Archive for ‘Catcher’

Saturday: 02.9.2013

Countdown to Spring Training: 13 Days – Victor Martinez

Only 13 days until live game action…

VICTOR MARTINEZ

The biggest issue with Victor Martinez in 2013 is one being settled before camps even start. His eligibility after a season lost to injury has been a topic of debate especially after CBS decided to make DH-only. I personally don’t agree with the decision at all, but they addressed it head on and there is at least reasoning behind it regardless of whether or not I agree. Both Yahoo! and ESPN will keep Martinez at catcher. He played 26 games at catcher in 2011. I get what Nando DiFino is saying with the “regular catcher” issue in that he hasn’t been a full-time backstop since 2010, but I don’t agree that he “used” his last year of catcher eligibility in 2012 and since he didn’t play he’s no longer eligible.

For those of your in CBS leagues, you should reach out to your commissioners to see how it’s going to be played so you don’t get surprised come draft day when you think you’re stealing a catcher late only to realize he lasted a couple of extra rounds because he is a power-light DH-only player. Speaking of DH, some AL-Only leagues require that you put an actual DH (20+ games there) in that spot as opposed to it being a utility spot for anyone. The usage of the spot in baseball has made that a much easier fill with 32 players registering 20+ games there and 27 of them putting up a 101 OPS+ or better. Add in Martinez and you should have trouble filling spot even after you remove guys like Carlos Santana, Evan Longoria, and Joe Mauer who have way too value at their original position to consider slotting them at DH.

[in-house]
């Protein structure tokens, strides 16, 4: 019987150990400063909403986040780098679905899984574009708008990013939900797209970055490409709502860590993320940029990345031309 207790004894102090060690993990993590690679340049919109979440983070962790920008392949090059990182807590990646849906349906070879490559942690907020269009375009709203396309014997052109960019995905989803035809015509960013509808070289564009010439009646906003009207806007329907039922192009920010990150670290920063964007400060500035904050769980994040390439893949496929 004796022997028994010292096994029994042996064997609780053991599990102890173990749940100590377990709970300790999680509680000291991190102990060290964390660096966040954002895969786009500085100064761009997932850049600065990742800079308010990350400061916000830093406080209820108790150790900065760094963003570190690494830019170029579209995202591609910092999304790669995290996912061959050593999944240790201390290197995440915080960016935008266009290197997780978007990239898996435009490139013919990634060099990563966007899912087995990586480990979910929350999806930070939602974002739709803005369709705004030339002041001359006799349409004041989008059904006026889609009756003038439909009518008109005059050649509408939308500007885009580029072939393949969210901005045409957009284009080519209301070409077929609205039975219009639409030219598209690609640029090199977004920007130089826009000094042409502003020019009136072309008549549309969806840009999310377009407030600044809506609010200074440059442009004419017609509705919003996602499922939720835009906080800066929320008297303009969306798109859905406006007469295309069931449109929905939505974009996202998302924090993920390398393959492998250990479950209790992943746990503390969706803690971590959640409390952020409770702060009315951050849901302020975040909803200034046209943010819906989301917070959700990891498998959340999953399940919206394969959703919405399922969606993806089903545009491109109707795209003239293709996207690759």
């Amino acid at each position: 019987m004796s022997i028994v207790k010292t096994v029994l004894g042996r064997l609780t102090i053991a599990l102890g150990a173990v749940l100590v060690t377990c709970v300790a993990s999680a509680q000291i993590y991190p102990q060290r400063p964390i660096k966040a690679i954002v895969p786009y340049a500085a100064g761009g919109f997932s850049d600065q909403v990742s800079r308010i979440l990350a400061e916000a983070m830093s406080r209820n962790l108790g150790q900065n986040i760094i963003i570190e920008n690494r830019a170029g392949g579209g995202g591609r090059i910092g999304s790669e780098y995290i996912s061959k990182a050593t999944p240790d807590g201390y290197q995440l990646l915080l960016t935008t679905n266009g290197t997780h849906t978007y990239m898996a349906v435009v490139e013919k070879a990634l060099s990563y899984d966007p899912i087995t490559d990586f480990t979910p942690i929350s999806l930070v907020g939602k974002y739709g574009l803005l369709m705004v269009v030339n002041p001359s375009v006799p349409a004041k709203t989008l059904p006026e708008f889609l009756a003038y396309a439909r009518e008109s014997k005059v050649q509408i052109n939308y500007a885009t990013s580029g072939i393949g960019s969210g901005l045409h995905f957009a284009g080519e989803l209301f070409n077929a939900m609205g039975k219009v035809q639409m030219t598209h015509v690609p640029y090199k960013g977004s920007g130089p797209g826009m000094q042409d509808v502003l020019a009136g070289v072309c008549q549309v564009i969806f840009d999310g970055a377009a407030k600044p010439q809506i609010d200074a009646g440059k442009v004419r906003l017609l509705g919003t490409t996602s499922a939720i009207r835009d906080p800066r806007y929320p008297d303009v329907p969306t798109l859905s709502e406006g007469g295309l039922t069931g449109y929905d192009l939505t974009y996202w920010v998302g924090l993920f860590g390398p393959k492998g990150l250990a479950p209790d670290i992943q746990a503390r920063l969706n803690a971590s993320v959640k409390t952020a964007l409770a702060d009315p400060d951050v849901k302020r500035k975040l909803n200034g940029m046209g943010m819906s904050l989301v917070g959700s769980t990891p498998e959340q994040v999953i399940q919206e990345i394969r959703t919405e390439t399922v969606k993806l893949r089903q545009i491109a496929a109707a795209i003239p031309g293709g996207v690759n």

As for Martinez himself, he is poised for another big season. His 12 homers in 2011 were the fewest he’s hit in a full season, but he made up for it with a .330 average and 103 RBIs. His flyball rate dropped from 42 percent in 2010 to just 33 percent, but most of the shift went to line drives explaining his career-best .330 mark. His 24 percent line drive was a career-best for a full season and seven percent higher than his 2010. He could bring his average back down to his .303 career level and still push 100 RBIs, but he would likely need the power to return a bit closer to the 20s we were used to from him prior to 2011.

In 2011, he had the bad Austin Jackson leading off with just a .317 on-base percentage. It was also Magglio Ordonez’s final season and he was hardly himself with just a .303 OBP. Miguel Cabrera was still excellent and Brennan Boesch had his best season. In 2013, V-Mart likely gets a much better Jackson setting the table while Torii Hunter will probably be close to what Boesch was that year (.341 OBP). Of course the treat is the Cabrera-Prince Fielder combo just ahead of him.

Last year Delmon Young was the primary fifth hitter for the Tigers. He managed a whopping .261 with men on base resulting in 63 RBIs. In 2011, Martinez hit an amazing .404 with men on. I wouldn’t expect a repeat there, but even his career .324 is markedly better than what Young offered a year ago. Young’s 63 RBIs came on 70 hits, a 90 percent ratio. Martinez’s ratio for his career with men on is 99 percent (664 RBIs on 670 hits). The league as a whole with men on a year ago was at 95 percent (17077-for-18073). Young had 268 ABs with men on last year and Martinez had 270 two years ago, so giving Martinez 269 this year with a .324 average is 87 hits. Using the league average (to be conservative) 95 percent RBI/Men on Hits ratio yields 83 RBIs.